There have been tears and cheers as tens of thousands of people began arriving in Queensland after the state reopened its border to vaccinated Australians.
More than 140 days after locking out most of the country, Queensland dropped entry and quarantine restrictions at 1am on Monday, sparking emotional scenes at airports and border crossings.
Families and friends embraced in heartwarming reunions as the state threw open the welcome mat for fully vaccinated interstate travellers after hitting its 80 per cent double jab target.
Queensland Police were also all smiles after a smooth border reopening on the roads with expected lengthy delays avoided, a trend they hoped continues with 23,500 border pass applications received by 10am on Monday.
"I never thought I would see the day where we are opening up with over 80 per cent double dose in Queensland," Premier Annastacia Palaszczuk said.
"Today is a happy day, an emotional day for many people.
"I am very proud of what Queenslanders have done in the two years of this pandemic and I hope over this festive season you get to spend time with your loved ones after reuniting."
Ms Palaszczuk was confident the border would remain open.
"I hope so. We believe the vaccination rates will hold up well," she said.
Ms Palaszczuk said it was "physically impossible" to check everyone coming into Queensland but warned anyone "not abiding by the rules they are putting the whole state at risk".
Qantas and Jetstar expected to carry 10,000 passengers on flights to and from the state on Monday, with most of the day's services fully booked.
Overall 43 flights and about 6500 people were expected to arrive in Brisbane.
On the Queensland border, thousands of interstate travellers were finally allowed to cross by road, ending months of frustration for some.
Ms Palaszczuk rejected a suggestion people who had endured long waits to re-enter the state, even resorting to camping outside Queensland, had been ignored.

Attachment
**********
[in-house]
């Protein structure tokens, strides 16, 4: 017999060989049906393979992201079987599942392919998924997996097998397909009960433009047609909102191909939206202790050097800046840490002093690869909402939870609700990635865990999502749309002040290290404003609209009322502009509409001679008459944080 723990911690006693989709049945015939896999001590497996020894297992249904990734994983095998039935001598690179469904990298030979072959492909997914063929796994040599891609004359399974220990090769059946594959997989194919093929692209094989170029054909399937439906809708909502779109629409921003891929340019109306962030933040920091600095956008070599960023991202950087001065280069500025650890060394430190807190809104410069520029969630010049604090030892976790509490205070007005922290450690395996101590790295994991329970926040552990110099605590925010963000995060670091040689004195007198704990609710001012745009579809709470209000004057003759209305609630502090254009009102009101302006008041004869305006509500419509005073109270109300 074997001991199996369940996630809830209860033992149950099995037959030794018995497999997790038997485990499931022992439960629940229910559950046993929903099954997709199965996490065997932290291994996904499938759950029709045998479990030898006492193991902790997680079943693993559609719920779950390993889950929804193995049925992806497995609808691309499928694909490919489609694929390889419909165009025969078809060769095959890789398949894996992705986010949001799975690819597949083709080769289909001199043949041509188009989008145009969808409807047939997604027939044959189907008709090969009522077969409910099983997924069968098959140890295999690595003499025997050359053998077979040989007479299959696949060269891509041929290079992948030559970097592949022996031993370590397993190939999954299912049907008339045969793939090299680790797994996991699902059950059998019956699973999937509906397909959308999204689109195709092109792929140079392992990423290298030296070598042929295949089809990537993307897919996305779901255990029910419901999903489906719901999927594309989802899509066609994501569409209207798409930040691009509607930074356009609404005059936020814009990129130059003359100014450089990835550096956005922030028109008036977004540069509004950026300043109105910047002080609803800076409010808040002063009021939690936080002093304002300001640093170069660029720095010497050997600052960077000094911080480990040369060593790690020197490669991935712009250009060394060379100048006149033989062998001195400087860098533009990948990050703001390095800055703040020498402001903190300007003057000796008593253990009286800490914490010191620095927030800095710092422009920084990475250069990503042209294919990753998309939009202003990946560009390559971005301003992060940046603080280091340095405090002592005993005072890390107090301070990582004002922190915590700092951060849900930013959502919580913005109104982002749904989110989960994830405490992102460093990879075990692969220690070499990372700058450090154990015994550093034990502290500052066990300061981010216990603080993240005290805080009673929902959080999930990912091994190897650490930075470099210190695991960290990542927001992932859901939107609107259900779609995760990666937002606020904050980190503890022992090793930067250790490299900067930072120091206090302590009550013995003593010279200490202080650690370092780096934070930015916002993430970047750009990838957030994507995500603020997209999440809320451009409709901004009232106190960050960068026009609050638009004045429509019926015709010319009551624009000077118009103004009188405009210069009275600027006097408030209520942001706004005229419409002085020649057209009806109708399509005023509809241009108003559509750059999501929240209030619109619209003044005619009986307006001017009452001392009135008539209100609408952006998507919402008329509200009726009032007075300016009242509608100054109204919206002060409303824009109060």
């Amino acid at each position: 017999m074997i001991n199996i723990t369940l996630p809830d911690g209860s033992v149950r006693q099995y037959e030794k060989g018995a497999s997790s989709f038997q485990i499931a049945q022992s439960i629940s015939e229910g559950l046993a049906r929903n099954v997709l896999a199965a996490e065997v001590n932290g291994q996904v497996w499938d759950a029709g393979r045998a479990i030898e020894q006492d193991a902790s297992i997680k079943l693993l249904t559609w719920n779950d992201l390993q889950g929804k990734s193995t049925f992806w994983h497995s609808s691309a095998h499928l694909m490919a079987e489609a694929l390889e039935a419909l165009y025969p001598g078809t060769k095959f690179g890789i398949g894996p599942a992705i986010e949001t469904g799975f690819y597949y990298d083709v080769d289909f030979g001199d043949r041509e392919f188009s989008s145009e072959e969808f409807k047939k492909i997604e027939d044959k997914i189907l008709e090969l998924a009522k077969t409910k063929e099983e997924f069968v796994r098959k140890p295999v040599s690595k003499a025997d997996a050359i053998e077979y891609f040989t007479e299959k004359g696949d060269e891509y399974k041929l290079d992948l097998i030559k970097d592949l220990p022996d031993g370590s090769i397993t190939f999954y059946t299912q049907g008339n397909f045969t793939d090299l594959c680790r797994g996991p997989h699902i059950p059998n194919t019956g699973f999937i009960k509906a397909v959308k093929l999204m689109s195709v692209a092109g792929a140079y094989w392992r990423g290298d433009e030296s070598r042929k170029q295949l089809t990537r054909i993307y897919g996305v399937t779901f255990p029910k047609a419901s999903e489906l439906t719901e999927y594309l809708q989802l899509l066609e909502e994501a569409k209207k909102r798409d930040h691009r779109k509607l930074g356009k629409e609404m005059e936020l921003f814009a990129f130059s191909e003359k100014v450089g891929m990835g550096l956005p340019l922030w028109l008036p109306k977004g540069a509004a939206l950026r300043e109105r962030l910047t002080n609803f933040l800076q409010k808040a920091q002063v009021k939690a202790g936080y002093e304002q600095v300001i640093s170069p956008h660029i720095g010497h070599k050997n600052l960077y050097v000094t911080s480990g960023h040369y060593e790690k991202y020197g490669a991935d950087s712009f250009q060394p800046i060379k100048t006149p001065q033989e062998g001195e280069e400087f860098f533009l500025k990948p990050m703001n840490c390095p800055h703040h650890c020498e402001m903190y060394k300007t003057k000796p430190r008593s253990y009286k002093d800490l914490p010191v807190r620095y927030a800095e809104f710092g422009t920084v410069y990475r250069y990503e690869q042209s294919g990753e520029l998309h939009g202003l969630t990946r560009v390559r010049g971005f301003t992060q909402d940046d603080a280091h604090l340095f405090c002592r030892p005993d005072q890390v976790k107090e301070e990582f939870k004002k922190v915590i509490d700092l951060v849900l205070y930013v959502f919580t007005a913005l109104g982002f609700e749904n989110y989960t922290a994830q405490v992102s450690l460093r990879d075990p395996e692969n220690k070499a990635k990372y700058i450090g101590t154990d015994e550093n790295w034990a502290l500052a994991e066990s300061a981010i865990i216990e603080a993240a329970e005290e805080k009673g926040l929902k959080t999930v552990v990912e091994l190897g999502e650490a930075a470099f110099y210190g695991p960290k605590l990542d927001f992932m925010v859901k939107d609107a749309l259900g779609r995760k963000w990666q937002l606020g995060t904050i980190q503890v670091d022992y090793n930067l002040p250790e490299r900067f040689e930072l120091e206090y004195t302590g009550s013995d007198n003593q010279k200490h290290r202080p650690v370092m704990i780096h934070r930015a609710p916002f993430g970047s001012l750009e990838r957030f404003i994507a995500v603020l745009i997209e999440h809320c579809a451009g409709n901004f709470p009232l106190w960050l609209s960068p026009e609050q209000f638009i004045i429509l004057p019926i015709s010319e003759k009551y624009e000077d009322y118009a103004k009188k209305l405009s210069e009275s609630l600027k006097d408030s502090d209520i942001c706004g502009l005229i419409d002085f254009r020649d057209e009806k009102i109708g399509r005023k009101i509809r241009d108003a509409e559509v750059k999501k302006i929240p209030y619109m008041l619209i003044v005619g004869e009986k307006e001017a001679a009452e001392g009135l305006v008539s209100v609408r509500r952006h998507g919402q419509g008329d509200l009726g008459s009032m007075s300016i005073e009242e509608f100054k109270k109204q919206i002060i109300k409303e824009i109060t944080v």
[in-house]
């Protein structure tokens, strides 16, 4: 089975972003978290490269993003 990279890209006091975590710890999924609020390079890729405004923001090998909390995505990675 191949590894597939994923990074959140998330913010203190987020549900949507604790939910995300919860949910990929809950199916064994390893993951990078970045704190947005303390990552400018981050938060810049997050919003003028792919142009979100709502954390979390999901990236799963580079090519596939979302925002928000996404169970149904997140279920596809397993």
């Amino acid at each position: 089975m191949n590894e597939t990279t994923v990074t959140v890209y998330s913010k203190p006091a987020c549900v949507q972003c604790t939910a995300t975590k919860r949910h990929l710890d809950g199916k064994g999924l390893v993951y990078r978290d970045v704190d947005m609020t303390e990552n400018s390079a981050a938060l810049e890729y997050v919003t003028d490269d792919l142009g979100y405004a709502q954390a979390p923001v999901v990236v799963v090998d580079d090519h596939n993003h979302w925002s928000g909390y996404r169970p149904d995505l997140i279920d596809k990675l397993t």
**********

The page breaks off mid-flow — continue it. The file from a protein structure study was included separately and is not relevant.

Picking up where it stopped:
"We had strong border measures in place to keep your families safe in Queensland and the results speak for themselves," she said.
In the biggest Queensland Police operation since the 2018 Commonwealth Games, about 500 officers were deployed to facilitate border crossings at road checkpoints, with up to 50,000 expected to enter in the coming days.
Police Commissioner Katarina Carroll said huge queues had been avoided, with only minor delays for motorists.
She said the "pass system has worked beautifully", but still urged interstate arrivals to have a relevant border pass after police turned away a handful of people on Monday.
Fully vaccinated interstate travellers from a hotspot are required to return a negative PCR test within 72 hours of arriving and a second negative test on day five of their visit.
Health Minister Yvette D'Ath was confident the system could cope with the expected increase in testing.
Ms Palaszczuk turned her attention to Friday, when unvaccinated people will be banned from attending certain venues, including cafes, restaurants, nightclubs, stadiums and theme parks, with police set to enforce the regulations.
"If any business owners have any issues they should contact police," she said.
Ms Carroll said it was "completely unacceptable" for anyone to act aggressively towards staff at vaccine mandated venues.
Meanwhile, Queensland's new chief health officer Dr John Gerrard confirmed one new locally acquired case along with nine in quarantine (seven interstate, two overseas).
The local case was identified on the Sunshine Coast, had been infectious in the community between December 8 and 12, and was likely acquired from northern NSW.
Venues in Sunnybank and Eight Miles Plains in Brisbane's south, Carindale, Bulimba and Morningside in the east as well as Sunshine Coast's Eumundi and Coolum Beach were on Monday added to the list of exposure sites.
Overall 81.29 per cent of eligible Queenslanders are double-dosed and 88.35 per cent have had one jab.
Australian Associated Press
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